The relationship between lender, broker and borrower
18 Feb 2019
For instance, we know that over 75% of all mortgages are now intermediated, which places the adviser within that circle, and then what about the estate agent, perhaps the developer, or the surveyor, or the conveyancer? What about the freeholder if you’re an owner of a leasehold property? And then of course there’s the regulator(s) or the government who can also shape the mortgage process in some pretty fundamental ways.
The reality however is that, if you take the mortgage adviser out of that relationship circle, you might be hard-pressed to find the individual or firm which is working in the best interests of the client. Now, don’t get me wrong, the lender might well be able to say that they are looking after their interests, but I suspect the consumer/client doesn’t often feel like that.
It’s perhaps for this very reason that a recent YouGov survey suggested 68% of British people think lenders have ‘too much’ power over borrowers. This wasn’t necessarily all about mortgage lenders but also other sources of debt such as credit cards. However, there’s undoubtedly a disconnect between the recipient of the loan or credit, and the provider of that credit.
Debt of any kind is not necessarily going to be viewed in an entirely positive light, however it’s fair to say that without lenders providing in this area, the ability for most to secure (in particular) the big-ticket items is greatly curtailed.
In the mortgage sense, perhaps it’s not as big an issue, but we (as an industry) appear to be best placed to ensure there’s less of a disconnect between borrower and lender. Advisers will be increasingly important here because the use of technology is likely to mean that human interaction between borrower and lender, and the decisions that are made to secure a decision (or not as the case may be) will become less and less.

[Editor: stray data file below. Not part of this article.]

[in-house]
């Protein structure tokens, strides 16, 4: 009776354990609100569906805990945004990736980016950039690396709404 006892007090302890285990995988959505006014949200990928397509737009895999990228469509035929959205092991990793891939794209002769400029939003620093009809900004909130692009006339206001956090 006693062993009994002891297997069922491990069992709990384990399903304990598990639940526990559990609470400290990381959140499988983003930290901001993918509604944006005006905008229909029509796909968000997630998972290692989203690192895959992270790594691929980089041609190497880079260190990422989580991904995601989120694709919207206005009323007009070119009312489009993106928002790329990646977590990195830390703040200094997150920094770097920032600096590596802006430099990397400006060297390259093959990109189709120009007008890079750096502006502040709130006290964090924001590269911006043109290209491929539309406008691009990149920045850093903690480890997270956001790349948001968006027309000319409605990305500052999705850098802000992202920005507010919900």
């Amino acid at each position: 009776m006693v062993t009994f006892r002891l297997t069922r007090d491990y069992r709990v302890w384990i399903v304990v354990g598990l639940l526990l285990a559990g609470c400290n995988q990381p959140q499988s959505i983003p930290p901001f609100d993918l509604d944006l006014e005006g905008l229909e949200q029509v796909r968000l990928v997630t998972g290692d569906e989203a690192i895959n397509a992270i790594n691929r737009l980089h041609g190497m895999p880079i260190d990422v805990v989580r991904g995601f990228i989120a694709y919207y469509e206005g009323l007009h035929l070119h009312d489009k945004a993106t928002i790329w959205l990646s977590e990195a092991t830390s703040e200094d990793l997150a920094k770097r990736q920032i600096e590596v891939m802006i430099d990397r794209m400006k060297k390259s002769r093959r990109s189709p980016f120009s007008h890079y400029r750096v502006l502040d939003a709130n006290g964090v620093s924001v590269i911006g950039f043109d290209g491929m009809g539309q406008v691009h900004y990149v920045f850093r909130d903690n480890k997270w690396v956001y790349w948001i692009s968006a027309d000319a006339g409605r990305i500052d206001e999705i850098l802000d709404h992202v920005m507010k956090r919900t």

The story I read regarding the YouGov poll also referenced a report written on behalf of the think tank, the St Paul’s Institute, which looked at the relationship between borrowers and lenders asking whether they are now more ‘distant and anonymous’ because of the use of credit scoring, online banking, sourcing systems, etc, which are used to get a lending decision, rather than in the ‘good old days’ when it was about going to the local bank manager, and hopefully having them understand the client’s situation, their family, job, personal circumstances, etc.
Which again brings us back to the value of the adviser in all of this – and I suspect is a point which might have been overlooked by the St Paul’s Institute – because it really is the broker/intermediary who provides that old-school ‘bank manager’ approach. Getting to know the client, understanding their wants and needs and circumstances, being able to look at their existing situation and how this might change in the future, and tap into all of that (and so much more) before ensuring they have the right mortgage – and other products/services – to deliver the comfort and confidence they need.
Perhaps as an industry we don’t make enough of this service and what it can mean to borrowers. Take, for instance, those dealing with potentially vulnerable customers – you can’t tell me that the ability to empathise, to be a listener, to understand where they are in their time of life, and to help them through what might seem like incredibly complicated and difficult financial times and decisions, isn’t going to be welcomed by that borrower demographic. Of course it is.
So, while that lender-borrower relationship might appear to be on the wane, the truth of the matter is – certainly in the mortgage world – that the borrower ultimately has a much stronger relationship to fall back on. It’s now with the adviser and we should not be backward in coming forward to promote this, to help ease the concerns of borrowers and to ensure they do not miss out on a relationship which can truly deliver for them, every single time.
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